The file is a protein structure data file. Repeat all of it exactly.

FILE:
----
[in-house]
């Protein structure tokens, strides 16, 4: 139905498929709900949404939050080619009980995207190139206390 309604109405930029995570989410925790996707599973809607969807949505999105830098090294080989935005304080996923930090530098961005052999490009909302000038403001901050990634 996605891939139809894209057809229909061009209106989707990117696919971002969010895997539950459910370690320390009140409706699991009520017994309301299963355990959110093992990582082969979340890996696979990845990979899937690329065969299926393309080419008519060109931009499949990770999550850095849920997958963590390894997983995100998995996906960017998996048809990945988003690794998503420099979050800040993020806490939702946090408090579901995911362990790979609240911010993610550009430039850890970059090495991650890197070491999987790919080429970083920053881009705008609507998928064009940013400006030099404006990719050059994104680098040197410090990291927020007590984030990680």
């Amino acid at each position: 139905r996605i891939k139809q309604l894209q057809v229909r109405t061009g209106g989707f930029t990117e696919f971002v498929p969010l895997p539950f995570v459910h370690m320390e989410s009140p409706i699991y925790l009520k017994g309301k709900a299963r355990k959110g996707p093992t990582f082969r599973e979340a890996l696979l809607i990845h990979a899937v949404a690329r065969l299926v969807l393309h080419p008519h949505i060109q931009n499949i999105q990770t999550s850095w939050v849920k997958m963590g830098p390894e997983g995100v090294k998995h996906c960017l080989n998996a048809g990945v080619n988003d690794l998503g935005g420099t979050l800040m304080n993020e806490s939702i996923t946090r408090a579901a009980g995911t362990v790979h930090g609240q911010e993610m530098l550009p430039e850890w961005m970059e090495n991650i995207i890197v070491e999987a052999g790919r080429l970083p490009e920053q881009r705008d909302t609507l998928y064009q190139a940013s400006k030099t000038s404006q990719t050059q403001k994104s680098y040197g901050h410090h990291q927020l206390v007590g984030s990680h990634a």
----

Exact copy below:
[in-house]
């Protein structure tokens, strides 16, 4: 139905498929709900949404939050080619009980995207190139206390 309604109405930029995570989410925790996707599973809607969807949505999105830098090294080989935005304080996923930090530098961005052999490009909302000038403001901050990634 996605891939139809894209057809229909061009209106989707990117696919971002969010895997539950459910370690320390009140409706699991009520017994309301299963355990959110093992990582082969979340890996696979990845990979899937690329065969299926393309080419008519060109931009499949990770999550850095849920997958963590390894997983995100998995996906960017998996048809990945988003690794998503420099979050800040993020806490939702946090408090579901995911362990790979609240911010993610550009430039850890970059090495991650890197070491999987790919080429970083920053881009705008609507998928064009940013400006030099404006990719050059994104680098040197410090990291927020007590984030990680």
């Amino acid at each position: 139905r996605i891939k139809q309604l894209q057809v229909r109405t061009g209106g989707f930029t990117e696919f971002v498929p969010l895997p539950f995570v459910h370690m320390e989410s009140p409706i699991y925790l009520k017994g309301k709900a299963r355990k959110g996707p093992t990582f082969r599973e979340a890996l696979l809607i990845h990979a899937v949404a690329r065969l299926v969807l393309h080419p008519h949505i060109q931009n499949i999105q990770t999550s850095w939050v849920k997958m963590g830098p390894e997983g995100v090294k998995h996906c960017l080989n998996a048809g990945v080619n988003d690794l998503g935005g420099t979050l800040m304080n993020e806490s939702i996923t946090r408090a579901a009980g995911t362990v790979h930090g609240q911010e993610m530098l550009p430039e850890w961005m970059e090495n991650i995207i890197v070491e999987a052999g790919r080429l970083p490009e920053q881009r705008d909302t609507l998928y064009q190139a940013s400006k030099t000038s404006q990719t050059q403001k994104s680098y040197g901050h410090h990291q927020l206390v007590g984030s990680h990634a």